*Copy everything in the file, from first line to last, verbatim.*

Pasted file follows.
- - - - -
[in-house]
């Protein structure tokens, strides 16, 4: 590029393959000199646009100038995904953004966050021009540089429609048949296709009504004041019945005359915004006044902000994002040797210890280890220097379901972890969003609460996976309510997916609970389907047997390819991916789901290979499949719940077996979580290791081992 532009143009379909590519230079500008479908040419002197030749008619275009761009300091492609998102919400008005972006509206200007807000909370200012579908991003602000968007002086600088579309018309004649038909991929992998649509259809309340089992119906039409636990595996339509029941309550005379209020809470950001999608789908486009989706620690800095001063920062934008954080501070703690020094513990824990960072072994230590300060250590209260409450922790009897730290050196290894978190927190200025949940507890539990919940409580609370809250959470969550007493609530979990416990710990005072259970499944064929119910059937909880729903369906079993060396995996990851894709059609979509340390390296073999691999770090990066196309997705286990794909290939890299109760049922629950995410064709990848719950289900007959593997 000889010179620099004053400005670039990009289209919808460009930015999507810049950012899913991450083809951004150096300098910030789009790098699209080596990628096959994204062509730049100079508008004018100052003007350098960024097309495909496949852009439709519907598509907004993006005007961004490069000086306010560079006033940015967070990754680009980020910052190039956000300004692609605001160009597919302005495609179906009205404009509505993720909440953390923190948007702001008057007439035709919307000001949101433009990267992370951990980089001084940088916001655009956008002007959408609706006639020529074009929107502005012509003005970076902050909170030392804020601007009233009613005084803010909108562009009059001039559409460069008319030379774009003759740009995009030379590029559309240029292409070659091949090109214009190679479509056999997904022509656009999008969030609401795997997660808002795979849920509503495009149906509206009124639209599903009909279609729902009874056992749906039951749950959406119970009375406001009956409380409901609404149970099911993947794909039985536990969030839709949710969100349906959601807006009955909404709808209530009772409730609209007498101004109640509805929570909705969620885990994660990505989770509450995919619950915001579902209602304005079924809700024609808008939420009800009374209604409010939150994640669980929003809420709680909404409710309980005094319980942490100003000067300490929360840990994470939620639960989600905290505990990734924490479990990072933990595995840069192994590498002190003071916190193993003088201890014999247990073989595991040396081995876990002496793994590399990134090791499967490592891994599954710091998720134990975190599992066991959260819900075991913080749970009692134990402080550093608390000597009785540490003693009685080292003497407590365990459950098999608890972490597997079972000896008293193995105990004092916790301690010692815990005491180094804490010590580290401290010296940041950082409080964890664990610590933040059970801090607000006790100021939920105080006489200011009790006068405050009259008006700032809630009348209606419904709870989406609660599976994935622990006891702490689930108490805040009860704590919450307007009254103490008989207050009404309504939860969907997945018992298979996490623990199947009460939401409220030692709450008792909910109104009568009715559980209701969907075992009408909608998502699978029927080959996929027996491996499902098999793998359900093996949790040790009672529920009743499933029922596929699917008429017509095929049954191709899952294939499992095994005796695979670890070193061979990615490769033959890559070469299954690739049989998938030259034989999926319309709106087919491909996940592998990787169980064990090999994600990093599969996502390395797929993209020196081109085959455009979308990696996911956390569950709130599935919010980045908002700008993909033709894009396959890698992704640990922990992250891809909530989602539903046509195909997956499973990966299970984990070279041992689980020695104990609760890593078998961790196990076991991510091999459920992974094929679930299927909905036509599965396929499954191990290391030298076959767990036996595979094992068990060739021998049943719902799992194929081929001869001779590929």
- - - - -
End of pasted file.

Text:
[in-house]
């Protein structure tokens, strides 16, 4: 590029393959000199646009100038995904953004966050021009540089429609048949296709009504004041019945005359915004006044902000994002040797210890280890220097379901972890969003609460996976309510997916609970389907047997390819991916789901290979499949719940077996979580290791081992 532009143009379909590519230079500008479908040419002197030749008619275009761009300091492609998102919400008005972006509206200007807000909370200012579908991003602000968007002086600088579309018309004649038909991929992998649509259809309340089992119906039409636990595996339509029941309550005379209020809470950001999608789908486009989706620690800095001063920062934008954080501070703690020094513990824990960072072994230590300060250590209260409450922790009897730290050196290894978190927190200025949940507890539990919940409580609370809250959470969550007493609530979990416990710990005072259970499944064929119910059937909880729903369906079993060396995996990851894709059609979509340390390296073999691999770090990066196309997705286990794909290939890299109760049922629950995410064709990848719950289900007959593997 000889010179620099004053400005670039990009289209919808460009930015999507810049950012899913991450083809951004150096300098910030789009790098699209080596990628096959994204062509730049100079508008004018100052003007350098960024097309495909496949852009439709519907598509907004993006005007961004490069000086306010560079006033940015967070990754680009980020910052190039956000300004692609605001160009597919302005495609179906009205404009509505993720909440953390923190948007702001008057007439035709919307000001949101433009990267992370951990980089001084940088916001655009956008002007959408609706006639020529074009929107502005012509003005970076902050909170030392804020601007009233009613005084803010909108562009009059001039559409460069008319030379774009003759740009995009030379590029559309240029292409070659091949090109214009190679479509056999997904022509656009999008969030609401795997997660808002795979849920509503495009149906509206009124639209599903009909279609729902009874056992749906039951749950959406119970009375406001009956409380409901609404149970099911993947794909039985536990969030839709949710969100349906959601807006009955909404709808209530009772409730609209007498101004109640509805929570909705969620885990994660990505989770509450995919619950915001579902209602304005079924809700024609808008939420009800009374209604409010939150994640669980929003809420709680909404409710309980005094319980942490100003000067300490929360840990994470939620639960989600905290505990990734924490479990990072933990595995840069192994590498002190003071916190193993003088201890014999247990073989595991040396081995876990002496793994590399990134090791499967490592891994599954710091998720134990975190599992066991959260819900075991913080749970009692134990402080550093608390000597009785540490003693009685080292003497407590365990459950098999608890972490597997079972000896008293193995105990004092916790301690010692815990005491180094804490010590580290401290010296940041950082409080964890664990610590933040059970801090607000006790100021939920105080006489200011009790006068405050009259008006700032809630009348209606419904709870989406609660599976994935622990006891702490689930108490805040009860704590919450307007009254103490008989207050009404309504939860969907997945018992298979996490623990199947009460939401409220030692709450008792909910109104009568009715559980209701969907075992009408909608998502699978029927080959996929027996491996499902098999793998359900093996949790040790009672529920009743499933029922596929699917008429017509095929049954191709899952294939499992095994005796695979670890070193061979990615490769033959890559070469299954690739049989998938030259034989999926319309709106087919491909996940592998990787169980064990090999994600990093599969996502390395797929993209020196081109085959455009979308990696996911956390569950709130599935919010980045908002700008993909033709894009396959890698992704640990922990992250891809909530989602539903046509195909997956499973990966299970984990070279041992689980020695104990609760890593078998961790196990076991991510091999459920992974094929679930299927909905036509599965396929499954191990290391030298076959767990036996595979094992068990060739021998049943719902799992194929081929001869001779590929």